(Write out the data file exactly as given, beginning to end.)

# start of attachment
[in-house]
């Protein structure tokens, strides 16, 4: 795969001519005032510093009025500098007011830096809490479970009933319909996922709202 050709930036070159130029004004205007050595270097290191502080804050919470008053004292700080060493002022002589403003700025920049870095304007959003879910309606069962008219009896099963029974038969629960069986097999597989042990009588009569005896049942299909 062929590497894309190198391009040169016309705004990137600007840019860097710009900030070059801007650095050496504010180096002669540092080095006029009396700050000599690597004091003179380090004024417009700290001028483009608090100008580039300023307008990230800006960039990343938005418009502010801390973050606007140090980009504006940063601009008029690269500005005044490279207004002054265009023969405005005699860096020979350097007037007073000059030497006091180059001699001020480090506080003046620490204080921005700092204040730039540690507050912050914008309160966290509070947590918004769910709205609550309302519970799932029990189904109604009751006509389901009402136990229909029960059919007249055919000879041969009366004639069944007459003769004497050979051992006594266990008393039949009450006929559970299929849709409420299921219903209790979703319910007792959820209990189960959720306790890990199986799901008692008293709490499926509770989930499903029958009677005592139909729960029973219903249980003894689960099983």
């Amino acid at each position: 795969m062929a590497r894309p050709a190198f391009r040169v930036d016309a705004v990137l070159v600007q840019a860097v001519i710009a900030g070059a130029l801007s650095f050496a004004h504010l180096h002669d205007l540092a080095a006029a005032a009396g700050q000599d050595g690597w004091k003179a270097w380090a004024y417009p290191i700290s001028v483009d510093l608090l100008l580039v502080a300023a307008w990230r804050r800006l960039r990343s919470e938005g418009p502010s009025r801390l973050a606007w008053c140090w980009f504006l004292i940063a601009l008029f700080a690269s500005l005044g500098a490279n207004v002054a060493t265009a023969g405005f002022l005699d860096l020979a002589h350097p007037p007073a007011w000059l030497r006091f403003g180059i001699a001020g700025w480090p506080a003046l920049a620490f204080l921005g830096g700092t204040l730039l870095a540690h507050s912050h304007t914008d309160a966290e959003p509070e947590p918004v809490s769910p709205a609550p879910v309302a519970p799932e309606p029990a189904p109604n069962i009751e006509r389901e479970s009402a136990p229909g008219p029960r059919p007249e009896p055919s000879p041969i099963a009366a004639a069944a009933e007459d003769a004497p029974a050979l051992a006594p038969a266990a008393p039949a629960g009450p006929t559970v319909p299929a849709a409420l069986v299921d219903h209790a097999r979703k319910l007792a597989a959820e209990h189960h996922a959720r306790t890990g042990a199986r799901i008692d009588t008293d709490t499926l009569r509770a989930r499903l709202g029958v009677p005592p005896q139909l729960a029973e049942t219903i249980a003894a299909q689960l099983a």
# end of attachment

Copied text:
[in-house]
């Protein structure tokens, strides 16, 4: 795969001519005032510093009025500098007011830096809490479970009933319909996922709202 050709930036070159130029004004205007050595270097290191502080804050919470008053004292700080060493002022002589403003700025920049870095304007959003879910309606069962008219009896099963029974038969629960069986097999597989042990009588009569005896049942299909 062929590497894309190198391009040169016309705004990137600007840019860097710009900030070059801007650095050496504010180096002669540092080095006029009396700050000599690597004091003179380090004024417009700290001028483009608090100008580039300023307008990230800006960039990343938005418009502010801390973050606007140090980009504006940063601009008029690269500005005044490279207004002054265009023969405005005699860096020979350097007037007073000059030497006091180059001699001020480090506080003046620490204080921005700092204040730039540690507050912050914008309160966290509070947590918004769910709205609550309302519970799932029990189904109604009751006509389901009402136990229909029960059919007249055919000879041969009366004639069944007459003769004497050979051992006594266990008393039949009450006929559970299929849709409420299921219903209790979703319910007792959820209990189960959720306790890990199986799901008692008293709490499926509770989930499903029958009677005592139909729960029973219903249980003894689960099983």
């Amino acid at each position: 795969m062929a590497r894309p050709a190198f391009r040169v930036d016309a705004v990137l070159v600007q840019a860097v001519i710009a900030g070059a130029l801007s650095f050496a004004h504010l180096h002669d205007l540092a080095a006029a005032a009396g700050q000599d050595g690597w004091k003179a270097w380090a004024y417009p290191i700290s001028v483009d510093l608090l100008l580039v502080a300023a307008w990230r804050r800006l960039r990343s919470e938005g418009p502010s009025r801390l973050a606007w008053c140090w980009f504006l004292i940063a601009l008029f700080a690269s500005l005044g500098a490279n207004v002054a060493t265009a023969g405005f002022l005699d860096l020979a002589h350097p007037p007073a007011w000059l030497r006091f403003g180059i001699a001020g700025w480090p506080a003046l920049a620490f204080l921005g830096g700092t204040l730039l870095a540690h507050s912050h304007t914008d309160a966290e959003p509070e947590p918004v809490s769910p709205a609550p879910v309302a519970p799932e309606p029990a189904p109604n069962i009751e006509r389901e479970s009402a136990p229909g008219p029960r059919p007249e009896p055919s000879p041969i099963a009366a004639a069944a009933e007459d003769a004497p029974a050979l051992a006594p038969a266990a008393p039949a629960g009450p006929t559970v319909p299929a849709a409420l069986v299921d219903h209790a097999r979703k319910l007792a597989a959820e209990h189960h996922a959720r306790t890990g042990a199986r799901i008692d009588t008293d709490t499926l009569r509770a989930r499903l709202g029958v009677p005592p005896q139909l729960a029973e049942t219903i249980a003894a299909q689960l099983a």